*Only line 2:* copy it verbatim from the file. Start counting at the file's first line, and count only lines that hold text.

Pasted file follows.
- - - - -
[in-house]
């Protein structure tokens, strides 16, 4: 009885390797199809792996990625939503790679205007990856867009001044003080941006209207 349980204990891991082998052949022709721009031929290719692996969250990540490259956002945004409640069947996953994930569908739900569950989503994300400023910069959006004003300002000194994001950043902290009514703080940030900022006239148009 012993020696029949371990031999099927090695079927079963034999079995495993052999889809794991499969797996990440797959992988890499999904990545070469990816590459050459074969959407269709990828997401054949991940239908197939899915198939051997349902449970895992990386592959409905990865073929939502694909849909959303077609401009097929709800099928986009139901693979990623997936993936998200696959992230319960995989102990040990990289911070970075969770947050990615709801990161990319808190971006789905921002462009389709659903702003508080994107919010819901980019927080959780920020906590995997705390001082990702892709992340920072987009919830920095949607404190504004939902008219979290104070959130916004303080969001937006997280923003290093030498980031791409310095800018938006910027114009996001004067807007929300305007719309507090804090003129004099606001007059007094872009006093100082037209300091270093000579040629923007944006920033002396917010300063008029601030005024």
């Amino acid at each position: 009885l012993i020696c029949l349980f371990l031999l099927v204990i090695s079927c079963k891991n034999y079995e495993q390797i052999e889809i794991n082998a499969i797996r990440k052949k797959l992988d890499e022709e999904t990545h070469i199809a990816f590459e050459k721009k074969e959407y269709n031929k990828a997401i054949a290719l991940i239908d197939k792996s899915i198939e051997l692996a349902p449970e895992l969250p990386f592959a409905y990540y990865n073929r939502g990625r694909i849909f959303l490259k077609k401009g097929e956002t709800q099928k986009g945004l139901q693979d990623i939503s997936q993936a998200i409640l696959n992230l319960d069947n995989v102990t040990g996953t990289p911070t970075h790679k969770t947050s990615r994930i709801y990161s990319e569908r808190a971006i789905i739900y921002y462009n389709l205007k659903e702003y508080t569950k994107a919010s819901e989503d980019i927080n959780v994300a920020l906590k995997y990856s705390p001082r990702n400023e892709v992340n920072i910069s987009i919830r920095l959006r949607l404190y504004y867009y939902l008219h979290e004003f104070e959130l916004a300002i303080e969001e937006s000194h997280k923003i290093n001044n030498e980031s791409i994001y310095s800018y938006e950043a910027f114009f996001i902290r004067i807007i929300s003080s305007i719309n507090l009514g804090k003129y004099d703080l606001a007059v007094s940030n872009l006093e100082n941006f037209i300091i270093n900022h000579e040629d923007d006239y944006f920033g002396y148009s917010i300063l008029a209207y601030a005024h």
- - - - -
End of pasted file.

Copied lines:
């Protein structure tokens, strides 16, 4: 009885390797199809792996990625939503790679205007990856867009001044003080941006209207 349980204990891991082998052949022709721009031929290719692996969250990540490259956002945004409640069947996953994930569908739900569950989503994300400023910069959006004003300002000194994001950043902290009514703080940030900022006239148009 012993020696029949371990031999099927090695079927079963034999079995495993052999889809794991499969797996990440797959992988890499999904990545070469990816590459050459074969959407269709990828997401054949991940239908197939899915198939051997349902449970895992990386592959409905990865073929939502694909849909959303077609401009097929709800099928986009139901693979990623997936993936998200696959992230319960995989102990040990990289911070970075969770947050990615709801990161990319808190971006789905921002462009389709659903702003508080994107919010819901980019927080959780920020906590995997705390001082990702892709992340920072987009919830920095949607404190504004939902008219979290104070959130916004303080969001937006997280923003290093030498980031791409310095800018938006910027114009996001004067807007929300305007719309507090804090003129004099606001007059007094872009006093100082037209300091270093000579040629923007944006920033002396917010300063008029601030005024």